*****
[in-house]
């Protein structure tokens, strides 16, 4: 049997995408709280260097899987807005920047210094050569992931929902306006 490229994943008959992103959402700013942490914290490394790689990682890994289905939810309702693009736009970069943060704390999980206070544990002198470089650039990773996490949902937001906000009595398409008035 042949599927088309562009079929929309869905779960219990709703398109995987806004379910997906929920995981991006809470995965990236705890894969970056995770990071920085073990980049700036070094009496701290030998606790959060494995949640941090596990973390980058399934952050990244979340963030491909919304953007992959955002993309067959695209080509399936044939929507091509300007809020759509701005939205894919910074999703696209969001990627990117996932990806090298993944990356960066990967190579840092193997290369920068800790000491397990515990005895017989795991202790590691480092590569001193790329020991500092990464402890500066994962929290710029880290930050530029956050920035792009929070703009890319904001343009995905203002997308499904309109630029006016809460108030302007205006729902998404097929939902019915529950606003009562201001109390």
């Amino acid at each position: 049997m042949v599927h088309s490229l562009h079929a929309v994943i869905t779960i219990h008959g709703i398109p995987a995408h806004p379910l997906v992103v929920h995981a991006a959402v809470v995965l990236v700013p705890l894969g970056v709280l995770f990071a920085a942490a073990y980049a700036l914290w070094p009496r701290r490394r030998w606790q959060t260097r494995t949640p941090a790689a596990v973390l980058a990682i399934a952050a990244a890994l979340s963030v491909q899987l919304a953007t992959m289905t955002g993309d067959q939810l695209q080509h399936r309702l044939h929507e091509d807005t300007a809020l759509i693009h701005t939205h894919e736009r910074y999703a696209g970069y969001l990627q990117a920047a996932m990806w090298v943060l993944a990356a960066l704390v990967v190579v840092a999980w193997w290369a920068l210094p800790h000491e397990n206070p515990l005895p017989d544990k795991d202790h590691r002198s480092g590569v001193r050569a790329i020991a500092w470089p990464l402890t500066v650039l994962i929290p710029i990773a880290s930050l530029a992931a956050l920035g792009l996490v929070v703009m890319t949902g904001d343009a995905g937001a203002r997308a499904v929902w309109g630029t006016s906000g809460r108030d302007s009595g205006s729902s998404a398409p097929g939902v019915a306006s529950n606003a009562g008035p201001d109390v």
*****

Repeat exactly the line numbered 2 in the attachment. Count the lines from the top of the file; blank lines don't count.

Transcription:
């Protein structure tokens, strides 16, 4: 049997995408709280260097899987807005920047210094050569992931929902306006 490229994943008959992103959402700013942490914290490394790689990682890994289905939810309702693009736009970069943060704390999980206070544990002198470089650039990773996490949902937001906000009595398409008035 042949599927088309562009079929929309869905779960219990709703398109995987806004379910997906929920995981991006809470995965990236705890894969970056995770990071920085073990980049700036070094009496701290030998606790959060494995949640941090596990973390980058399934952050990244979340963030491909919304953007992959955002993309067959695209080509399936044939929507091509300007809020759509701005939205894919910074999703696209969001990627990117996932990806090298993944990356960066990967190579840092193997290369920068800790000491397990515990005895017989795991202790590691480092590569001193790329020991500092990464402890500066994962929290710029880290930050530029956050920035792009929070703009890319904001343009995905203002997308499904309109630029006016809460108030302007205006729902998404097929939902019915529950606003009562201001109390």